Denise Hoffner, who was Juror No.5 in the Jo trial and was dismissed by Judge Rosenberg, will speak at the Vanguard May 9 event on the Family Court Crisis.
Judge Rosenberg dismissed Juror #5, Denise Hoffner, from the jury over the objections of the defense – after she brought it to the judge’s attention that, while she did not believe Ms. Jo acted with malice, the way the law was written, she would have no choice but to convict.
She said, “Look at this woman, she couldn’t have done this maliciously.” But then, “we get this definition that we’re supposed to use malice like it’s not used anywhere, why do they even have the word in the statute? Because it wasn’t about malice when we were instructed to decide the case.”
However, based on the motion for a new trial, attorney Dennis Riordan believes that Ms. Hoffner was correct.
“During deliberations, the Court dismissed Juror number 5 on the ground that she had failed to assure the Court that she would faithfully apply the Court’s instructions,” he notes. “The reluctance on the part of Juror number 5, an attorney, no doubt rested in part or whole on the Court’s instructions concerning the elements of the crime and the defenses to the child abduction charge.”
“Juror number 5’s discomfort with those instructions was well-taken, because the Court’s instructions were at odds with controlling precedent of the United States and California Supreme Courts. The erroneous dismissal of juror number 5 is yet another reason that the present verdict must be set aside and a new trial ordered,” he argues.
The trial of Nan-Hui Jo in fact is a rather classic example of the misuse of the family court system and by extension the criminal court system into a custody dispute.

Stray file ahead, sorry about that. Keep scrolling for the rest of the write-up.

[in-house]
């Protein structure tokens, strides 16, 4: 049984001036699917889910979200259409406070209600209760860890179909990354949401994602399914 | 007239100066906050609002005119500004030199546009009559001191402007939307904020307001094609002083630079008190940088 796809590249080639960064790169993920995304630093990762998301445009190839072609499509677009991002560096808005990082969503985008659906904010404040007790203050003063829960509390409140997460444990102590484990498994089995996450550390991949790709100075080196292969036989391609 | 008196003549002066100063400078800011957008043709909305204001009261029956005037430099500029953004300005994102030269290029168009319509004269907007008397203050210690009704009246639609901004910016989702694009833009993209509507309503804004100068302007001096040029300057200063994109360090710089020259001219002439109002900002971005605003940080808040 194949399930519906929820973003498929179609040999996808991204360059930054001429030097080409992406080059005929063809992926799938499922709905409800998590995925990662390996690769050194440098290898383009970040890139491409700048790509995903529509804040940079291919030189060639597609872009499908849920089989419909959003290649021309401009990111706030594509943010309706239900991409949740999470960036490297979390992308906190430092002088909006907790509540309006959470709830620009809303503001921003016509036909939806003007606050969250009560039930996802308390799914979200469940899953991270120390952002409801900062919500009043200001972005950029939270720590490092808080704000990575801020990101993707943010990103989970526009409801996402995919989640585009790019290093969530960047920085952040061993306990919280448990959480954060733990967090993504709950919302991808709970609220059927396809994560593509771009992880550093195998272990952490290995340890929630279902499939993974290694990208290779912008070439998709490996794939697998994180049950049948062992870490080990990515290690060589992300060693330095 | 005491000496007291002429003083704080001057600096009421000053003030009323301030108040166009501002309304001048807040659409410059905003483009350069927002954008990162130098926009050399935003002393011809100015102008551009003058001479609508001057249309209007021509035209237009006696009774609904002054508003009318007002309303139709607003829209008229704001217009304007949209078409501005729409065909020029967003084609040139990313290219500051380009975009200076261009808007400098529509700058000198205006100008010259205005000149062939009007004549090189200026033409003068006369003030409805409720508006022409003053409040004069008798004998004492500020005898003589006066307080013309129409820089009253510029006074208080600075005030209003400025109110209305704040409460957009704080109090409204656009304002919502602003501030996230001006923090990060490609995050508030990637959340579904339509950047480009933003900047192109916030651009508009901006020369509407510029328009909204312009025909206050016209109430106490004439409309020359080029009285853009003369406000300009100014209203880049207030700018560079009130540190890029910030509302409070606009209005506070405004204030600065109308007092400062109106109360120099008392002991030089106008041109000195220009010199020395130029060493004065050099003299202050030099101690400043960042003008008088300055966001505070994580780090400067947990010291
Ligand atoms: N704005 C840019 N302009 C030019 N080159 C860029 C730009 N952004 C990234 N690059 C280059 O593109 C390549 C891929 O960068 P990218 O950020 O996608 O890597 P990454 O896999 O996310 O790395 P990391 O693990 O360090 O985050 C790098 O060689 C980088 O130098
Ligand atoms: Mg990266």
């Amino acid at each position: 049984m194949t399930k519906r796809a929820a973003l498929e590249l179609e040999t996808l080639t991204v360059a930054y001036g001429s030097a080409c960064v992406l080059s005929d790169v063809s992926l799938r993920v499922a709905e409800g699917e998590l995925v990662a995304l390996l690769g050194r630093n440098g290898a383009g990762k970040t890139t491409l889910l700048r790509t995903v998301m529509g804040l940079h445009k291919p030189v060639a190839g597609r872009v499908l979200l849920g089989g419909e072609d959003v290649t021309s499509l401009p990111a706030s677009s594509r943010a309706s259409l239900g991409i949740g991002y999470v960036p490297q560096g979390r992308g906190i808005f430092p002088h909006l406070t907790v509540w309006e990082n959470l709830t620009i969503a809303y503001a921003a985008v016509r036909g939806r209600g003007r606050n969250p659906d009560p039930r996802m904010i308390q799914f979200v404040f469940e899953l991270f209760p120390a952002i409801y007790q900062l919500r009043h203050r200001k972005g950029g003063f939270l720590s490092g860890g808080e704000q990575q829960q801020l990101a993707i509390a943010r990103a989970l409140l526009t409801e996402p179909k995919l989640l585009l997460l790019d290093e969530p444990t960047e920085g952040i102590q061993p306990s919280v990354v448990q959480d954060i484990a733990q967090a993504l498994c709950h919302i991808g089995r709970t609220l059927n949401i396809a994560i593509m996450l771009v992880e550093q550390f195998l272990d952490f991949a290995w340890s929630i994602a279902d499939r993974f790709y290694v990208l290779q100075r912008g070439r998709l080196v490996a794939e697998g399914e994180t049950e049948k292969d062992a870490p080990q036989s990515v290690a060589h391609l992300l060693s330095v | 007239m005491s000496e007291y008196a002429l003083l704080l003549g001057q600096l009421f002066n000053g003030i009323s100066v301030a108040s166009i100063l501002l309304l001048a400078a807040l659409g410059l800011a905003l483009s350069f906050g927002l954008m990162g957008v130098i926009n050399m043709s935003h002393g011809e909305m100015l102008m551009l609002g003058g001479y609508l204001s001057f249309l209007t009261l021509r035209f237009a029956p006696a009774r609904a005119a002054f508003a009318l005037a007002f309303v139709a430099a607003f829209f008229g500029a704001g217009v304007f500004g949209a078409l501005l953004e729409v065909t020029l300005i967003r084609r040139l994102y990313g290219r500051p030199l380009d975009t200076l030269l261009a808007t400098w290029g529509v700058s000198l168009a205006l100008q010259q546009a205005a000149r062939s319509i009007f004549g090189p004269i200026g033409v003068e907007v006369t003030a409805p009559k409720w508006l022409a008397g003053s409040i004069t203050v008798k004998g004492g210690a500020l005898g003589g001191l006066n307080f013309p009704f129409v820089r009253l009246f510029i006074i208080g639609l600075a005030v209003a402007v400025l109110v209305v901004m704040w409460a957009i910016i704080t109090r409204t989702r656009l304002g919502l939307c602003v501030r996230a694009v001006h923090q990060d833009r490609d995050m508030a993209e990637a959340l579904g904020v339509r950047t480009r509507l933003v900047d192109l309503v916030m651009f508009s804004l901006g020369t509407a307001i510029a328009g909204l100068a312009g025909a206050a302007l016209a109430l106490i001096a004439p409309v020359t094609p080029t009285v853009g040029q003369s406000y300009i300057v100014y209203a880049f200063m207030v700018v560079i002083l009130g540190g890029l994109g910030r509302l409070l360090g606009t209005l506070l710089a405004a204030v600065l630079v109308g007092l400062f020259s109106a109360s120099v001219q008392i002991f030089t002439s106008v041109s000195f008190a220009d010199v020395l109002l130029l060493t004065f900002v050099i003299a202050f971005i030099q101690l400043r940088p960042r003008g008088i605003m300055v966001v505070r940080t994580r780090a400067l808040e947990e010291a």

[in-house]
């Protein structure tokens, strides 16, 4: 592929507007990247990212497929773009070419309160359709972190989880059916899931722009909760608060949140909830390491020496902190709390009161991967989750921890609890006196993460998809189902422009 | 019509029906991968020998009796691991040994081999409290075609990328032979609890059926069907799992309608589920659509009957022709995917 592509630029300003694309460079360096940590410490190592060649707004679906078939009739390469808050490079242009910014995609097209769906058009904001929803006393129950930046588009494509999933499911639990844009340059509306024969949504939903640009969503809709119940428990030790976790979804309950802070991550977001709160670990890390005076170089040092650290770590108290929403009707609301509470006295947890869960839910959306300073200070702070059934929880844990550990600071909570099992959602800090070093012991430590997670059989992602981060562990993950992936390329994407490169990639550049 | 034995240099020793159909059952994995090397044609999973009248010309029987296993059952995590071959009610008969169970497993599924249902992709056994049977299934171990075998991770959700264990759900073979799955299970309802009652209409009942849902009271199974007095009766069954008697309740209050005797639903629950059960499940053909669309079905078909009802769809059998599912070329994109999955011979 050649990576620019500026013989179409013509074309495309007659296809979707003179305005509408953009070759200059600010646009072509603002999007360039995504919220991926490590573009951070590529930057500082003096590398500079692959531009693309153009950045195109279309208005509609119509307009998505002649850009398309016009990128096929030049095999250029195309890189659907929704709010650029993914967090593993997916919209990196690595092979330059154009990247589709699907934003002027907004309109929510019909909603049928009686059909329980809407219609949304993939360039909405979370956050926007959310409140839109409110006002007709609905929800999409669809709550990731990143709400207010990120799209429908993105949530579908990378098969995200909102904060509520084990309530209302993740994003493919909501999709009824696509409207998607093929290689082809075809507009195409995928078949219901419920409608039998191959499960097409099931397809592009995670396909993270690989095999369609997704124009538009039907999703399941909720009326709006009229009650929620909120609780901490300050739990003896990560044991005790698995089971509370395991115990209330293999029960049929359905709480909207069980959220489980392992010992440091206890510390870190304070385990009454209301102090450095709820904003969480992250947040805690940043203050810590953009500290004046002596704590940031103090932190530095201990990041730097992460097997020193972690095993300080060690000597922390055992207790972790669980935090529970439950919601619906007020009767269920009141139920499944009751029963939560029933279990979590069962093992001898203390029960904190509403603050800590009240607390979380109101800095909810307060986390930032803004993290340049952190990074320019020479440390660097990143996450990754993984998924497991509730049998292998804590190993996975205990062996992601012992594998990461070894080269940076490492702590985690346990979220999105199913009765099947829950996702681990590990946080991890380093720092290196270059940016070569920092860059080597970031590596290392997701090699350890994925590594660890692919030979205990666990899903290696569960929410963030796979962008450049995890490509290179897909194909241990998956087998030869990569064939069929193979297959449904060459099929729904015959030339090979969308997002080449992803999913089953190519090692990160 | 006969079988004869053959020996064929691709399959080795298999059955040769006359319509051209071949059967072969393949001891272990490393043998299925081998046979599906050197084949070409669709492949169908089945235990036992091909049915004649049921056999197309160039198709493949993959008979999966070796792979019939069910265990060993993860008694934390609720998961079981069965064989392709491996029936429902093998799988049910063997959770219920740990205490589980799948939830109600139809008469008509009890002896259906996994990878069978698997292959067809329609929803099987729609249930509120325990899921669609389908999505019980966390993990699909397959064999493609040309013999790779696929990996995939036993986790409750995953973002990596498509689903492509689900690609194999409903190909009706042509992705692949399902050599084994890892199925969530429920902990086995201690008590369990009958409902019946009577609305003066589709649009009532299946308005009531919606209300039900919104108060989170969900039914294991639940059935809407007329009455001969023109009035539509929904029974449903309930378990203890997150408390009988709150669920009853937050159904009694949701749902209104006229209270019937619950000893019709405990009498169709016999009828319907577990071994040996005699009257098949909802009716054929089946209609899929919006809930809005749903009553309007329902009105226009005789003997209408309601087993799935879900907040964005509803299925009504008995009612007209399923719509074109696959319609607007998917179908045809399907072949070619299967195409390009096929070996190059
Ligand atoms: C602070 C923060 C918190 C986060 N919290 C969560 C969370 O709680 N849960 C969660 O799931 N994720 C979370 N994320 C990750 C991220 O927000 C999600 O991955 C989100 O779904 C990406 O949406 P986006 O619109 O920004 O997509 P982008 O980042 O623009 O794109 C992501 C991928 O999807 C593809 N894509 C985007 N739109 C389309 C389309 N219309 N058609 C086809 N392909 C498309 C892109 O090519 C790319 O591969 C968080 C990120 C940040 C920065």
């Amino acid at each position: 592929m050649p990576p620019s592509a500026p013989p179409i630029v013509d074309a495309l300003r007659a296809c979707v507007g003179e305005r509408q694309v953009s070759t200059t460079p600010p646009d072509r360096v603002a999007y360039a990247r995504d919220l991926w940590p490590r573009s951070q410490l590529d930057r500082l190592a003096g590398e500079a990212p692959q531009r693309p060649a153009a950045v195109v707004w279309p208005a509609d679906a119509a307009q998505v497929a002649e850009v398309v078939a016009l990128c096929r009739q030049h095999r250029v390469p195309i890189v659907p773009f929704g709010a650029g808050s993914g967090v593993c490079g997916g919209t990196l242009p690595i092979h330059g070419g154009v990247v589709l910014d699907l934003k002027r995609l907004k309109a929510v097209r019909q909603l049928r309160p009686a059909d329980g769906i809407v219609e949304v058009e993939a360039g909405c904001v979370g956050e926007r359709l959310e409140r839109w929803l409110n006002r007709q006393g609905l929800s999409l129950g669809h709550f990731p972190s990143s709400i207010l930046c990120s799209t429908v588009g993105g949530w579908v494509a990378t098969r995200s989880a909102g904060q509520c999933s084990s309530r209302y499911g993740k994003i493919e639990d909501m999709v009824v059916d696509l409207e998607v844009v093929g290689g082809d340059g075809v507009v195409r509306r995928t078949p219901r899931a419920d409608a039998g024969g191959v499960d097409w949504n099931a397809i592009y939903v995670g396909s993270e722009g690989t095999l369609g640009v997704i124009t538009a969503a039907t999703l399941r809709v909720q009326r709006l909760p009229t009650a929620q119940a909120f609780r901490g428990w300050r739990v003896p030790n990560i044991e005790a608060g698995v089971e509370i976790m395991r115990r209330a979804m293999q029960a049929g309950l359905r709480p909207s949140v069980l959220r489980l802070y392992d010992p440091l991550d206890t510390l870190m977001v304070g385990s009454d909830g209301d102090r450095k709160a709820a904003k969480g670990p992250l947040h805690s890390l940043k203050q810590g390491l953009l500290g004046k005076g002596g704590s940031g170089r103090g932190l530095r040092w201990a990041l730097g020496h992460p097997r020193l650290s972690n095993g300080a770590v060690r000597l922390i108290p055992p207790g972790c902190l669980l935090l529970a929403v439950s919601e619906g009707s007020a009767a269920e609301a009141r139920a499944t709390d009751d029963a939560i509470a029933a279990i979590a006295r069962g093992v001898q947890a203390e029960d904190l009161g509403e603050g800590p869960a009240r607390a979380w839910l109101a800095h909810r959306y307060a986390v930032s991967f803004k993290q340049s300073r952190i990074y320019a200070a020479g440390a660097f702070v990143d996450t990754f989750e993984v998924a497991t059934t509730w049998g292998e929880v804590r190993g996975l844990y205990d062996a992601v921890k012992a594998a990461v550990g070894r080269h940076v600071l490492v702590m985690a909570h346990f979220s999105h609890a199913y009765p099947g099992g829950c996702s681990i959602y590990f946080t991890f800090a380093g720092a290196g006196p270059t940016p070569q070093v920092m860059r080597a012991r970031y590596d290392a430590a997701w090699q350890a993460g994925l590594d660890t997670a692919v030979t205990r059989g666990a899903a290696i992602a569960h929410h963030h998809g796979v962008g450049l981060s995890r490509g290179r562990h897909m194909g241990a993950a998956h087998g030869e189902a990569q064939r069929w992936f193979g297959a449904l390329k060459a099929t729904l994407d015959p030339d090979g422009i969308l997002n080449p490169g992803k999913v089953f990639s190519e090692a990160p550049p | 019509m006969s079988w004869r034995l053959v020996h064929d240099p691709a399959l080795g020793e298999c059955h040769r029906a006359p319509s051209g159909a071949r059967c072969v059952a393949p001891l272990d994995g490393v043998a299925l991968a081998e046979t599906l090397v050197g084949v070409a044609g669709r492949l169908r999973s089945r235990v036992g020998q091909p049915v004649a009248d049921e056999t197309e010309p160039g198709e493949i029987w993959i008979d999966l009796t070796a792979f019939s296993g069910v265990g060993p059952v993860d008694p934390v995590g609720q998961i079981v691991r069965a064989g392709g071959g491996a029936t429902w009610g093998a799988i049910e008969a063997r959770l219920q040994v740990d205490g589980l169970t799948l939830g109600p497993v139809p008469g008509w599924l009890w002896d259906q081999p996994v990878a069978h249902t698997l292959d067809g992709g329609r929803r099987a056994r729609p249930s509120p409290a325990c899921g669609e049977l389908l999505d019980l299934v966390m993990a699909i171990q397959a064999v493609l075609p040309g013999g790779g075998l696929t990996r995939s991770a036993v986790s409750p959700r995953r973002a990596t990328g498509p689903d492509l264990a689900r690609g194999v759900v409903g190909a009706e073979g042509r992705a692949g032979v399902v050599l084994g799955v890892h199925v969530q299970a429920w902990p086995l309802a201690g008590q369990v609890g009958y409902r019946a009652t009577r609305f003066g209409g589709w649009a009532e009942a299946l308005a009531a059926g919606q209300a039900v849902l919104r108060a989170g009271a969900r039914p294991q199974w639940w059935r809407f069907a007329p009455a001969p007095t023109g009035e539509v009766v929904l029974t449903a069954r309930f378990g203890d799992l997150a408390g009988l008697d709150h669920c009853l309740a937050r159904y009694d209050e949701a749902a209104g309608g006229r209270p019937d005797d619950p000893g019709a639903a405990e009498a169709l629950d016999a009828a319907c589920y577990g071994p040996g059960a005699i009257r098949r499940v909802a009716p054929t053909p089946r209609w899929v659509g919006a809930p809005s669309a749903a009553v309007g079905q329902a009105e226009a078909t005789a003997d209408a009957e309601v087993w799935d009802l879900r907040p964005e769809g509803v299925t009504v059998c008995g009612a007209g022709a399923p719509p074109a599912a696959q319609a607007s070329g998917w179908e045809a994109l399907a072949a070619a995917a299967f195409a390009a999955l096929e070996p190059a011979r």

As author Barry Goldstein stated at the in the 21st Annual Northern California Child Sexual Abuse Awareness Conference in Davis two weeks ago, “Today it is a standard tactic to seek custody as a way for abusers to regain control over their victims.”
He argued, “One reason the DV homicide rate has gone up after years of going down is the result that the success that abusers have had in manipulating the custody courts.”
The primary concern of child custody decisions, Mr. Goldstein would argue, is it “must be to provide complete safety when determining the best interests of the children.”
That is a question that the courts failed to ask in the prosecution of Nan-Hui Jo. Mr. Charlton suffered from PTSD, and he attempted to convince Ms. Jo to have an abortion, while family members attempted to convince her to give the baby up for adoption.
As a means of rectifying the situation, she attempted to marry Mr. Charlton, but he declined to do so. Tensions escalated and Mr. Charlton admitted on the stand that he assaulted her by lifting her by the throat and slamming her into the wall. He also would admit to viewing pornography – violent and explicit pornography, according to the defense, on Ms. Jo’s computer when he was supposed to be caring for her daughter.